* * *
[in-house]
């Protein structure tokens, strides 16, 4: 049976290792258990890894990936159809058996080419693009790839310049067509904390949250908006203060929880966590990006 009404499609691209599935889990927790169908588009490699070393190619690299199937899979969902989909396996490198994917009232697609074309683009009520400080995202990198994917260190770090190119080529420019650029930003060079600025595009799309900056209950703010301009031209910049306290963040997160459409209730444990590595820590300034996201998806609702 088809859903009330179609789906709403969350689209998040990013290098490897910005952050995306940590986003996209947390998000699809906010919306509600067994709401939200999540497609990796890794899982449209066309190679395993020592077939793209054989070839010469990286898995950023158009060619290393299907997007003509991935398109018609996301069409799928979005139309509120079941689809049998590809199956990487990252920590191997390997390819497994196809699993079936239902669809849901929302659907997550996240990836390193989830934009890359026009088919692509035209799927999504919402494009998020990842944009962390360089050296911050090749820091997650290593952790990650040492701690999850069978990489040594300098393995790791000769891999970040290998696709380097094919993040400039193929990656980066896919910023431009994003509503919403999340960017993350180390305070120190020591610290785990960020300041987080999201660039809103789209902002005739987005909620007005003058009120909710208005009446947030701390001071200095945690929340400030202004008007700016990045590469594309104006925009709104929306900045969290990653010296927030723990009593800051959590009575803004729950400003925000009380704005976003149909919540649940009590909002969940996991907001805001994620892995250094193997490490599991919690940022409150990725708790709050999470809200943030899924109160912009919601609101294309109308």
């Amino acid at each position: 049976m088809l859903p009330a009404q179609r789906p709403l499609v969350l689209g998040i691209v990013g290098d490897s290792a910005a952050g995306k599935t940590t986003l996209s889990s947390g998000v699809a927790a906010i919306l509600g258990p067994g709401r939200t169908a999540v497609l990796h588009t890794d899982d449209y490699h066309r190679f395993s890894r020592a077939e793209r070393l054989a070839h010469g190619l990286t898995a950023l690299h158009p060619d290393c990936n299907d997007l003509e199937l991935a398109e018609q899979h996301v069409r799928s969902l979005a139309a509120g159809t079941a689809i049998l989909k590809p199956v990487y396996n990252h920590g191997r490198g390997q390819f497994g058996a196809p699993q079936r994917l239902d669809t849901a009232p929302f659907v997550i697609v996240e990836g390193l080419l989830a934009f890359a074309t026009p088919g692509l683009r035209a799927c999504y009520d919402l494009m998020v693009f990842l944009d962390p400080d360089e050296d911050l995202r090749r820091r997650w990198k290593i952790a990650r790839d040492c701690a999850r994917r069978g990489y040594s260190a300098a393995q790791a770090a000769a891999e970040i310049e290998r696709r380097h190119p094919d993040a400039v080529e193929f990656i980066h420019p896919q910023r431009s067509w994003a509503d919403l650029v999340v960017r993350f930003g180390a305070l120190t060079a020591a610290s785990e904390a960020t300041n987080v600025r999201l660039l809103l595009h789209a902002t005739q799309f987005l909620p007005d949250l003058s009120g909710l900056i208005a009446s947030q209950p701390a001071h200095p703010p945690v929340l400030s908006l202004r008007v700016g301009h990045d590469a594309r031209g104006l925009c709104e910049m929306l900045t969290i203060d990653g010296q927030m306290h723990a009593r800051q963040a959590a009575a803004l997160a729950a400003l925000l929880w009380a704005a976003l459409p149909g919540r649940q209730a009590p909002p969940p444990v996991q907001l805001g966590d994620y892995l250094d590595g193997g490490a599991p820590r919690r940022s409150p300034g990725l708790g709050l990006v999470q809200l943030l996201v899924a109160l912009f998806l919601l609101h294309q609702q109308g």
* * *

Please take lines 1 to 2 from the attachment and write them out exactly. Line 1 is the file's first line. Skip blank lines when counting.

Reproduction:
[in-house]
């Protein structure tokens, strides 16, 4: 049976290792258990890894990936159809058996080419693009790839310049067509904390949250908006203060929880966590990006 009404499609691209599935889990927790169908588009490699070393190619690299199937899979969902989909396996490198994917009232697609074309683009009520400080995202990198994917260190770090190119080529420019650029930003060079600025595009799309900056209950703010301009031209910049306290963040997160459409209730444990590595820590300034996201998806609702 088809859903009330179609789906709403969350689209998040990013290098490897910005952050995306940590986003996209947390998000699809906010919306509600067994709401939200999540497609990796890794899982449209066309190679395993020592077939793209054989070839010469990286898995950023158009060619290393299907997007003509991935398109018609996301069409799928979005139309509120079941689809049998590809199956990487990252920590191997390997390819497994196809699993079936239902669809849901929302659907997550996240990836390193989830934009890359026009088919692509035209799927999504919402494009998020990842944009962390360089050296911050090749820091997650290593952790990650040492701690999850069978990489040594300098393995790791000769891999970040290998696709380097094919993040400039193929990656980066896919910023431009994003509503919403999340960017993350180390305070120190020591610290785990960020300041987080999201660039809103789209902002005739987005909620007005003058009120909710208005009446947030701390001071200095945690929340400030202004008007700016990045590469594309104006925009709104929306900045969290990653010296927030723990009593800051959590009575803004729950400003925000009380704005976003149909919540649940009590909002969940996991907001805001994620892995250094193997490490599991919690940022409150990725708790709050999470809200943030899924109160912009919601609101294309109308």